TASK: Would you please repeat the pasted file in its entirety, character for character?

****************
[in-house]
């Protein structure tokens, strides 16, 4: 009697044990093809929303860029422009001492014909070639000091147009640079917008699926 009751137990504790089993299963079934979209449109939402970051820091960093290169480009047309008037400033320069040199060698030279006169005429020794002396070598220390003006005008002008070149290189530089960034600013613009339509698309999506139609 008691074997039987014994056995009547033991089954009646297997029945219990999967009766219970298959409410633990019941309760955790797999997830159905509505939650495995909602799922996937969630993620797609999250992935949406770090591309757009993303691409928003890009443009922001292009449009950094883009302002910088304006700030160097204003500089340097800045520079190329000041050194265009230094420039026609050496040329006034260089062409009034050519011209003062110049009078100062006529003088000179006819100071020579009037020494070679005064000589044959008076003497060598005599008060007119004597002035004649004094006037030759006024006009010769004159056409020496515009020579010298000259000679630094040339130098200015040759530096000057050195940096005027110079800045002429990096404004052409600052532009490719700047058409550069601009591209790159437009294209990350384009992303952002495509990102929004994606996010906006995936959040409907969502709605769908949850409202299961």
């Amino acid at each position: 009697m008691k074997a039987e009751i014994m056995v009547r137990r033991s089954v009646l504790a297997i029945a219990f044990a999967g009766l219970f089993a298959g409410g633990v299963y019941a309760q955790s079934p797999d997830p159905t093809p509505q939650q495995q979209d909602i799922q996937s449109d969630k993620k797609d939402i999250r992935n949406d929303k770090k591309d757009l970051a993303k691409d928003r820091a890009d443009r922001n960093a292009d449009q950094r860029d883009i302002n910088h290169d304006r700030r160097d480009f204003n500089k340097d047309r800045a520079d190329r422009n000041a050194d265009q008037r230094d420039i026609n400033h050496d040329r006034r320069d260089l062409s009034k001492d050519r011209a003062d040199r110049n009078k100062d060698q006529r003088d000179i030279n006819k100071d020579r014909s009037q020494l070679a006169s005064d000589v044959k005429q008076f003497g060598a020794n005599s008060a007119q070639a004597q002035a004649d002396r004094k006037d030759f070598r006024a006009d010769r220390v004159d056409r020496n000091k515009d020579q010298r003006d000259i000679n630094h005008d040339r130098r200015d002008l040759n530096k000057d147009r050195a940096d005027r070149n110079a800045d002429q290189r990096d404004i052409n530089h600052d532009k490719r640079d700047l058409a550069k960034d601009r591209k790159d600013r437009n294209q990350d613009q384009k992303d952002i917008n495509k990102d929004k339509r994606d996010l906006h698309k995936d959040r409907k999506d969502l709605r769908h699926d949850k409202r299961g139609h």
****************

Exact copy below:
[in-house]
């Protein structure tokens, strides 16, 4: 009697044990093809929303860029422009001492014909070639000091147009640079917008699926 009751137990504790089993299963079934979209449109939402970051820091960093290169480009047309008037400033320069040199060698030279006169005429020794002396070598220390003006005008002008070149290189530089960034600013613009339509698309999506139609 008691074997039987014994056995009547033991089954009646297997029945219990999967009766219970298959409410633990019941309760955790797999997830159905509505939650495995909602799922996937969630993620797609999250992935949406770090591309757009993303691409928003890009443009922001292009449009950094883009302002910088304006700030160097204003500089340097800045520079190329000041050194265009230094420039026609050496040329006034260089062409009034050519011209003062110049009078100062006529003088000179006819100071020579009037020494070679005064000589044959008076003497060598005599008060007119004597002035004649004094006037030759006024006009010769004159056409020496515009020579010298000259000679630094040339130098200015040759530096000057050195940096005027110079800045002429990096404004052409600052532009490719700047058409550069601009591209790159437009294209990350384009992303952002495509990102929004994606996010906006995936959040409907969502709605769908949850409202299961």
């Amino acid at each position: 009697m008691k074997a039987e009751i014994m056995v009547r137990r033991s089954v009646l504790a297997i029945a219990f044990a999967g009766l219970f089993a298959g409410g633990v299963y019941a309760q955790s079934p797999d997830p159905t093809p509505q939650q495995q979209d909602i799922q996937s449109d969630k993620k797609d939402i999250r992935n949406d929303k770090k591309d757009l970051a993303k691409d928003r820091a890009d443009r922001n960093a292009d449009q950094r860029d883009i302002n910088h290169d304006r700030r160097d480009f204003n500089k340097d047309r800045a520079d190329r422009n000041a050194d265009q008037r230094d420039i026609n400033h050496d040329r006034r320069d260089l062409s009034k001492d050519r011209a003062d040199r110049n009078k100062d060698q006529r003088d000179i030279n006819k100071d020579r014909s009037q020494l070679a006169s005064d000589v044959k005429q008076f003497g060598a020794n005599s008060a007119q070639a004597q002035a004649d002396r004094k006037d030759f070598r006024a006009d010769r220390v004159d056409r020496n000091k515009d020579q010298r003006d000259i000679n630094h005008d040339r130098r200015d002008l040759n530096k000057d147009r050195a940096d005027r070149n110079a800045d002429q290189r990096d404004i052409n530089h600052d532009k490719r640079d700047l058409a550069k960034d601009r591209k790159d600013r437009n294209q990350d613009q384009k992303d952002i917008n495509k990102d929004k339509r994606d996010l906006h698309k995936d959040r409907k999506d969502l709605r769908h699926d949850k409202r299961g139609h």